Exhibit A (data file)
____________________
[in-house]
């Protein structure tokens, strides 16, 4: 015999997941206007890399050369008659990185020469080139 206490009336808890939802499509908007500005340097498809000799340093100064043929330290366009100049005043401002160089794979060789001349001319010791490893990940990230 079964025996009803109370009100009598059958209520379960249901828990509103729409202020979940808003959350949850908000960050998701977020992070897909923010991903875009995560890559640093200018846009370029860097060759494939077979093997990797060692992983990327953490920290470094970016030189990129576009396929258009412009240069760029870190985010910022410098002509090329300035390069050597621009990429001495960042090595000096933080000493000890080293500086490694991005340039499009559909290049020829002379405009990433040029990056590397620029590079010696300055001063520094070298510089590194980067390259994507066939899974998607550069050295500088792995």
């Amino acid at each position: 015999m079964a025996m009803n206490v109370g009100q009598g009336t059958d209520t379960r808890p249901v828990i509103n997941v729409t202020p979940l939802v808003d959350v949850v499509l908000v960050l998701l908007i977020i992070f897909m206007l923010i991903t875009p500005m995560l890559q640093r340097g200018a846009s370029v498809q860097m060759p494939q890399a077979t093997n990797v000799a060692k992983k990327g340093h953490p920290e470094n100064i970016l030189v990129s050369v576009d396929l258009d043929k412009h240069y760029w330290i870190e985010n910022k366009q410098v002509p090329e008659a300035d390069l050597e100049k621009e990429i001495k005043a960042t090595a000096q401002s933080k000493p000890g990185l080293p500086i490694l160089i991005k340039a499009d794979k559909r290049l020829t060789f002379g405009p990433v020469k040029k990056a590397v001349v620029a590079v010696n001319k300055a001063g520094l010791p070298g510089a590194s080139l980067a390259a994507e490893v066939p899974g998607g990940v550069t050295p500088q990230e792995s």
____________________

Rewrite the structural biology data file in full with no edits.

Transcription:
[in-house]
């Protein structure tokens, strides 16, 4: 015999997941206007890399050369008659990185020469080139 206490009336808890939802499509908007500005340097498809000799340093100064043929330290366009100049005043401002160089794979060789001349001319010791490893990940990230 079964025996009803109370009100009598059958209520379960249901828990509103729409202020979940808003959350949850908000960050998701977020992070897909923010991903875009995560890559640093200018846009370029860097060759494939077979093997990797060692992983990327953490920290470094970016030189990129576009396929258009412009240069760029870190985010910022410098002509090329300035390069050597621009990429001495960042090595000096933080000493000890080293500086490694991005340039499009559909290049020829002379405009990433040029990056590397620029590079010696300055001063520094070298510089590194980067390259994507066939899974998607550069050295500088792995």
């Amino acid at each position: 015999m079964a025996m009803n206490v109370g009100q009598g009336t059958d209520t379960r808890p249901v828990i509103n997941v729409t202020p979940l939802v808003d959350v949850v499509l908000v960050l998701l908007i977020i992070f897909m206007l923010i991903t875009p500005m995560l890559q640093r340097g200018a846009s370029v498809q860097m060759p494939q890399a077979t093997n990797v000799a060692k992983k990327g340093h953490p920290e470094n100064i970016l030189v990129s050369v576009d396929l258009d043929k412009h240069y760029w330290i870190e985010n910022k366009q410098v002509p090329e008659a300035d390069l050597e100049k621009e990429i001495k005043a960042t090595a000096q401002s933080k000493p000890g990185l080293p500086i490694l160089i991005k340039a499009d794979k559909r290049l020829t060789f002379g405009p990433v020469k040029k990056a590397v001349v620029a590079v010696n001319k300055a001063g520094l010791p070298g510089a590194s080139l980067a390259a994507e490893v066939p899974g998607g990940v550069t050295p500088q990230e792995s």